NFL 2017 – Quarterback grades for all 32 teams


Which quarterbacks have exceeded expectations? Which has fallen short? And what is going on in Buffalo?

NFL Nation reporters graded the QB situations for all 32 teams based on each team’s expectations heading into the season, on a scale from A-plus to F.

View the teams by grade: A-plus | A | A-minus | B-plus | B | B-minus | C-plus | C | C-minus | D-plus | D | F

Note: The Philadelphia Eagles and Dallas Cowboys will be added after their Sunday night matchup.

Grade: A-plus

The Patriots started slower than they wanted at 2-2, but that was hardly due to anything relating to Tom Brady. One of the questions entering the season was if Brady, who turned 40 in August, would show any signs of decline. Have you seen any? He’s once again a contender for MVP honors. — Mike Reiss

Grade: A

It’s safe to say there weren’t any sizable expectations for Case Keenum before the season started because he was never supposed to be in this position. He’s shattered every notion tied to his role as a backup and has helped position Minnesota as a legit contender in the NFC. He’s now 6-2 as a starter after guiding the Vikings to their sixth straight win on Sunday against the Rams, and has proven why he should remain the starting quarterback despite having Teddy Bridgewater waiting in the wings. Regardless of where he signs next season, Keenum has earned himself a nice payday by proving he can be more than just a viable backup. — Courtney Cronin

Grade: A-minus

Jacoby Brissett was an emergency acquisition from New England a week prior to the start of the regular season after the Colts front office realized that Scott Tolzien was not the right person to start until Andrew Luck returned from his shoulder surgery. Brissett replaced Tolzien in the fourth quarter of Week 1 and has been the starter ever since, which he’ll remain for the duration of the season given Luck will not play due to a setback in his right shoulder surgery. Despite taking most of the season to learn his new team’s offense, Brissett has thrown for 2,172 yards and nine touchdowns. He’s the first Colts player to have four touchdown passes of at least 60 yards in a season since Johnny Unitas did it in 1966. — Mike Wells

Alex Smith entered Week 11 as the NFL’s top-rated passer and is on pace to set career records for touchdowns and yards. But Smith is trending the wrong way. His three games with a passer rating of less than 100 have come in the last five, and he was at his worst in Sunday’s loss to the Giants. He threw two interceptions and failed to have a touchdown pass for the first time this season. — Adam Teicher

Practically anything would’ve been considered improvement for Jared Goff, who was coming off a disastrous seven-game stretch as a rookie. But few could’ve imagined him making such significant improvement as a second-year quarterback. Thanks to a QB-friendly scheme run by first-year head coach Sean McVay, a significantly-improved offensive line featuring left tackle Andrew Whitworth and center John Sullivan and a better group of receivers that includes Sammy Watkins, Robert Woods and Cooper Kupp, Goff has accounted for one of the NFL’s largest Total QBR improvements since last season. He put together back-to-back games of 300-plus yards, three or more touchdowns and zero interceptions before a more pedestrian performance against the Vikings on Sunday, and is on pace for 4,176 yards. Goff has made big strides, with the repeatability of his throwing motion, his feel for the pocket and his accuracy down the field. — Alden Gonzalez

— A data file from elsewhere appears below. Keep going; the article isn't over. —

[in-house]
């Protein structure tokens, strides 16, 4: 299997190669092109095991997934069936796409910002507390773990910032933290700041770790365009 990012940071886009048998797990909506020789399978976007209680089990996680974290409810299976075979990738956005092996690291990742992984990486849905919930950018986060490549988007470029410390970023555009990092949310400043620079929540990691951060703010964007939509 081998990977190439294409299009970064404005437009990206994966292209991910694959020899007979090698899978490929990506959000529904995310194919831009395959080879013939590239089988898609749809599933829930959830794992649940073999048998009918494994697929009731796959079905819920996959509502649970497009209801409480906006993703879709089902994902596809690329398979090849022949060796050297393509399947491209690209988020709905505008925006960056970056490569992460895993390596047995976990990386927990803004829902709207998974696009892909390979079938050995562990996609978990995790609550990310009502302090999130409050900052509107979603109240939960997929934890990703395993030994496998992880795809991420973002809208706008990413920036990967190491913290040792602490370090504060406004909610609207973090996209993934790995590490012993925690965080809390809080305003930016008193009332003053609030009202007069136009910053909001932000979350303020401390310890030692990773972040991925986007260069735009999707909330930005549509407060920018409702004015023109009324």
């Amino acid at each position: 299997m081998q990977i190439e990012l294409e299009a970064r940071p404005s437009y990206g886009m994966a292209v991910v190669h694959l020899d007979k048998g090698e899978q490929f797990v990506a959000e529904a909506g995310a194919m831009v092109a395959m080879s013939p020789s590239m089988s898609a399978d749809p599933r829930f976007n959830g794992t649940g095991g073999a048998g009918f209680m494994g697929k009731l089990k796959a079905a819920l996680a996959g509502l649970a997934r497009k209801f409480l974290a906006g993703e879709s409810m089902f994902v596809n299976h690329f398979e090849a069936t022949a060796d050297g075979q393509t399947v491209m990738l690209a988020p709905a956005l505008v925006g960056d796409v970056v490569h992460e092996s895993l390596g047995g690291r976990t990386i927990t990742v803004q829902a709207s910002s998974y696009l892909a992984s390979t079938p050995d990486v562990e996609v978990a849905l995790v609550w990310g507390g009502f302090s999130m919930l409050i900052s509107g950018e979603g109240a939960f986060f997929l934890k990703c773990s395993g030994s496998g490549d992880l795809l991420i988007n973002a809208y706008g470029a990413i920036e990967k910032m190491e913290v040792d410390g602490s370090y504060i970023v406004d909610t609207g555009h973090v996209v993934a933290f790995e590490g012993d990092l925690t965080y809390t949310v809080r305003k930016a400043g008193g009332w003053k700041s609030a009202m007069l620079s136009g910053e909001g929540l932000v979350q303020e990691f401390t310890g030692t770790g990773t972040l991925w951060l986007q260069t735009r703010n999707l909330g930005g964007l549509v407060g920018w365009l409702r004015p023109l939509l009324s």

Brees raised his grade from a B-plus just in time for this report card by proving that yes, he still can be Superman when needed. He went 11-for-11 for 164 yards and two touchdowns in the final two drives of the fourth quarter as the Saints rallied from a 15-point deficit to beat Washington in overtime. Brees has played more of a supporting role over New Orleans’ eight-game win streak because the run game and defense have been so good — and since the Saints haven’t been hitting on the deep ball as consistently as usual. He was on pace for his lowest yardage and TD totals in 12 years with the Saints before Sunday’s win over the Redskins. But he is also on pace for a career-best completion percentage and now ranks third in the NFL with a passer rating of 104.3. — Mike Triplett

Russell Wilson has arguably exceeded what were already high expectations based on how he’s shouldered much more of the offensive load than anyone thought he would have to this year. The Seahawks have struggled to run the ball despite efforts over the offseason to beef up that area of their offense. That’s part of the reason why Wilson is on pace to top his career-highs for attempts (546), completions (335) and passing yards (4,219) while matching his previous best in touchdown passes (34). Wilson is also Seattle’s leading rusher with 290 yards through nine games. His accuracy has occasionally been off, and he’s thrown six interceptions, including two bad ones in a Week 9 loss to Washington, which are the only real blemishes on his 2017 resume. But you can live with six picks considering how much more has been on his plate. — Brady Henderson